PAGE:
Kristin Hersh – an inspiring Muse
Never in all its frequent daydreams (What is the point of cats? Where do pond ducks go in winter? Has anyone ever actually seen a Nielsen TV ratings box?) did this blog think it would find itself recommending a teenage girl’s diaries as top-drawer reading material, but we live in strange times, and the girl in question here is Kristin Hersh.
Those of you of a certain vintage (who have perhaps worn your parents’ drab jumpers over ripped jeans, swore you were the only one who really ‘got’ Eddie Vedder’s lyrics, and remember when Seattle was the centre of the musical universe), will no doubt remember that Hersh was and still sort-of is the lead singer of the seminal band Throwing Muses, a pioneering indie rock group that never seemed to allow commercial interests to bother them in the slightest. They were the first US band signed by 4AD and Hersh continues to be an innovative thinker, in both songwriting terms and when it comes to how she releases her music (most of her recent material has been released for free under a Creative Commons license and her latest album, Crooked, was released as a book).
But back to those teenage diaries – her latest book, Paradoxical Undressing, is based on a diary she started at the age of 18. At this stage, the Muses were in the early stages of fame and trying to make a full-time living out of music. The title refers to the condition where by people suffering from hypothermia believe they are burning, and will take off layers of clothes – its relevance quickly becomes apparent. Hersh was diagnosed with schizophrenia and bipolar disorder, and a childhood accident left her with synaesthesia – she began seeing music as colours, and also began hearing music in her head that she was powerless to drown out or stop playing. All of this leads to insomnia and a slow mental disintegration that culminates in a suicide attempt. What follows is an arduous and compelling recovery, while Hersh deals with an unplanned pregnancy at the age of 19.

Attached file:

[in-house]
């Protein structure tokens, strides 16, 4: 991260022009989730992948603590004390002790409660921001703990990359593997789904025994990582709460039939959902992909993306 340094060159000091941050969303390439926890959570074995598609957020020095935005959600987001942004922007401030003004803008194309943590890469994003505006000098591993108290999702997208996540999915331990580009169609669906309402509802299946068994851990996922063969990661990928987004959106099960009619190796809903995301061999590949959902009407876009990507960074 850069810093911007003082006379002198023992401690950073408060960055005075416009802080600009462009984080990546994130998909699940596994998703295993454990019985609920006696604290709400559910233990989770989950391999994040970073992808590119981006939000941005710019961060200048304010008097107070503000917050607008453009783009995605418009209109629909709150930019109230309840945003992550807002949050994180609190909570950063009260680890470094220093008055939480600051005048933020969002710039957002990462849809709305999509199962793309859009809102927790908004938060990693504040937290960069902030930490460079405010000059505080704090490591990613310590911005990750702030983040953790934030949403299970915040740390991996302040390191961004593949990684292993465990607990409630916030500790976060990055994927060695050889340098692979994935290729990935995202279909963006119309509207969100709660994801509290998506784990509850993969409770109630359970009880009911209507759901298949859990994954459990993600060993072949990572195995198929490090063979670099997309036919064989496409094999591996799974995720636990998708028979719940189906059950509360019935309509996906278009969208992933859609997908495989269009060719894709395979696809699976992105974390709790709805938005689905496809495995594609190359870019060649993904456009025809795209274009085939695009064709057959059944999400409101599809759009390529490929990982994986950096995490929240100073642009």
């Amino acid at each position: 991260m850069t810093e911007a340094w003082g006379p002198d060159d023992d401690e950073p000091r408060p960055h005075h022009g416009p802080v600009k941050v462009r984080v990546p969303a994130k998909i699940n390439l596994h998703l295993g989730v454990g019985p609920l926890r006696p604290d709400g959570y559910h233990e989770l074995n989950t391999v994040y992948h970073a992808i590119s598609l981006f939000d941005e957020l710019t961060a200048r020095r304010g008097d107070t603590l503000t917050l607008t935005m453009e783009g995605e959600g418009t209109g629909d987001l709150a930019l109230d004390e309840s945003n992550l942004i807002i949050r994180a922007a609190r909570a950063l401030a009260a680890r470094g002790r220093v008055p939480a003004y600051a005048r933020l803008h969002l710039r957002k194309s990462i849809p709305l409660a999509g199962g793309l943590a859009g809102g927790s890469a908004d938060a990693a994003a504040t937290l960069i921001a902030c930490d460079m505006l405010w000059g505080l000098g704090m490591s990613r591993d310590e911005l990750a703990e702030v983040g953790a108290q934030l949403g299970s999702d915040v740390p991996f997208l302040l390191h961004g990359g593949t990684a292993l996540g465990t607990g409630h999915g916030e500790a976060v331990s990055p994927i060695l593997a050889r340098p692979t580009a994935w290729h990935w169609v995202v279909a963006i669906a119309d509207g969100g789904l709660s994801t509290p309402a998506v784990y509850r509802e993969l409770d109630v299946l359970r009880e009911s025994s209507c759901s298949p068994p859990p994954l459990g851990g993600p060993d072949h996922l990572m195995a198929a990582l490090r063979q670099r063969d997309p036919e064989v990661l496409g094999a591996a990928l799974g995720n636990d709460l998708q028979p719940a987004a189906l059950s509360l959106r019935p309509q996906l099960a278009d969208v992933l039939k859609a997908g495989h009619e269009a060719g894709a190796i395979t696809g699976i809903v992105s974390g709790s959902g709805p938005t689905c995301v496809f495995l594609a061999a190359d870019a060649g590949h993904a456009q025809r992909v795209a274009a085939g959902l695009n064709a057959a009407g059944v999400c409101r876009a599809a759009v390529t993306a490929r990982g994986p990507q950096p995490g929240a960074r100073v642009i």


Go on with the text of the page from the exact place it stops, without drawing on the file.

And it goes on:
It helps that Hersh is a disarmingly warm and honest writer, with a fiercely burning intelligence. Her wit and passion for art are the touchstones of the diary, and of her late teenage years, and this is a terrifically affecting book. Hersh also has a fantastic band of characters to call upon, none more colourful than Betty Hutton, her partner-in-crime in college despite the 45-year age gap between the two. Hutton is larger than life, and constantly peppers her loud conversations with advice given and received from various Hollywood stars who she claims she made friends with when she was the hottest ticket in Tinseltown (that all of this is true comes as no surprise by the end of the book).
Just the other day I was writing about how fluently John Healy wrote about alcoholism in The Grass Arena, and here, Hersh writes vividly about mental illness. This is the voice of a razor-sharp teenager struggling with problems that would crush most adults and it is one of the few books that will perhaps find common ground with teenagers and their parents, not to mention the fact that there is plenty in there about the space between art and music (fuel for a blog post for another day, methinks).
Best of all, Hersh will be in Dublin on Friday, January 21st giving a reading and performance at Waterstones on Dawson Street at 6.30pm – just in case you need a little inspiration in person. Tickets are €6 , redeemable against a purchase of the book. You can call the shop on 01-6791415, but I did this and was told you need to stump up the cash in person, so to make sure of your tickets call into the Dawson Street shop. At present, they have only about 50 left.